His body lay squashed on the bridge that connected my hometown to the rest of the world – a typical dusty Indian town that stumbles on its own follies but never rises above them.
A monstrous 10-wheeler truck had run over the doctor leaving his bloody innards entangled with those of his bike. Dr Dinakar Shetty had met with his end on the same bridge from where he dumped black plastic bags stuffed with female foetuses and newborns into the rivulet flowing under—some poisoned, some smothered, and some throbbing soft and warm. Continue reading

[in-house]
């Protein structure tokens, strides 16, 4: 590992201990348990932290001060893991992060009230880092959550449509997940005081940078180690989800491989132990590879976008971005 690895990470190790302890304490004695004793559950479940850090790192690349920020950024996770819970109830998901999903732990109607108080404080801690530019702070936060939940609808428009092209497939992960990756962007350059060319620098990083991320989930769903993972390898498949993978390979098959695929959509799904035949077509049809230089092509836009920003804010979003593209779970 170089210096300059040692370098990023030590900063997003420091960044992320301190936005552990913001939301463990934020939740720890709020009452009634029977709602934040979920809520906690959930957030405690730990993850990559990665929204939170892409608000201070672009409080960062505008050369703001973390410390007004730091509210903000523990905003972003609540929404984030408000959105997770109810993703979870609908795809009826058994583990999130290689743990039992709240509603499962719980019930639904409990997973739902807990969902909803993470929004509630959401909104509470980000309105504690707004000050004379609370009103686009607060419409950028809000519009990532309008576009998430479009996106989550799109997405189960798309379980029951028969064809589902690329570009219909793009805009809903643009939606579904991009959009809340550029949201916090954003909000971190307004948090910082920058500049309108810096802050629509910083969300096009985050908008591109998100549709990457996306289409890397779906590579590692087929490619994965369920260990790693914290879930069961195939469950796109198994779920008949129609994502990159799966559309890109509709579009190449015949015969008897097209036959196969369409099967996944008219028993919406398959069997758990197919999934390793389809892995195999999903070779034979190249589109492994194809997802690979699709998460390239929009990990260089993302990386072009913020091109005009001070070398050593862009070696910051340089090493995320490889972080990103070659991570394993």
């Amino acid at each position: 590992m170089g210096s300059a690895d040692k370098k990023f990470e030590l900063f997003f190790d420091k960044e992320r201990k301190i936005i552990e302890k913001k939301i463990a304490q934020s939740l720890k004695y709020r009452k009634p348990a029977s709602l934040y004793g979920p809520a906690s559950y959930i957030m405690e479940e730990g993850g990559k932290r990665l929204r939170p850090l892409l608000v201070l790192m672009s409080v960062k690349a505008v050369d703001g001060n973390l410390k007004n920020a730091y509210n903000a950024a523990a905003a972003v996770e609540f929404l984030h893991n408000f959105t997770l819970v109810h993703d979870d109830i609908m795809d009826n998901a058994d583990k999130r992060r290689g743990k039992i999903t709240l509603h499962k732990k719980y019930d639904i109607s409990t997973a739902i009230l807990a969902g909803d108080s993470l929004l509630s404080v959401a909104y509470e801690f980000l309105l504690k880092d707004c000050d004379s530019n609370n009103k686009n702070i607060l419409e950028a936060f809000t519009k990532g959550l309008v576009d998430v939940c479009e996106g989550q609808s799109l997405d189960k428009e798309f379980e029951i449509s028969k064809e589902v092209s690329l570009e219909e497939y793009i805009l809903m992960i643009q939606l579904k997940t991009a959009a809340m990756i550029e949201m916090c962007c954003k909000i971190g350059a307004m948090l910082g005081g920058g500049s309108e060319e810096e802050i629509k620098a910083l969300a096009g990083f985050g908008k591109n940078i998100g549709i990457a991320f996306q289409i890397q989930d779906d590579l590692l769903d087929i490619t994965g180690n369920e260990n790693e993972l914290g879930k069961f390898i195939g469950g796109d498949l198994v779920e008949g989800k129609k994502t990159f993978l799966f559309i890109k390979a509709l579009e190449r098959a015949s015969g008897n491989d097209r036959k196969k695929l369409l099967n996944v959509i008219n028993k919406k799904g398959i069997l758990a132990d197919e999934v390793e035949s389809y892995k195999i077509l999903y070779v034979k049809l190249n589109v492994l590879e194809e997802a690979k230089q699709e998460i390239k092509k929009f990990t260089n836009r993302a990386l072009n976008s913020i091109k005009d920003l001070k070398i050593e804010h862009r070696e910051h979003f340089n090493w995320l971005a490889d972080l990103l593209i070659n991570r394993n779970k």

For the last few days, I have been seeing some real estate ads in newspapers with lavish display of a massive swimming pool inside the club house, with a promise of private swimming pools for penthouses!
It’s not about criticising the idea of luxury. All of us want to succeed in life and live luxuriously.
But where is water for all this? Any idea how many Continue reading
(In collaboration with my husband Jay)
(In collaboration with my husband Jay)
“Architecture is the only functional art,” said an erudite friend of mine recently. “And if you want to live it to the fullest, visit Hampi,” I quipped.
I grew up in a village close to Hampi and have made countless trips to this architectural spectacle. Life changed, and I moved away from my village. Continue reading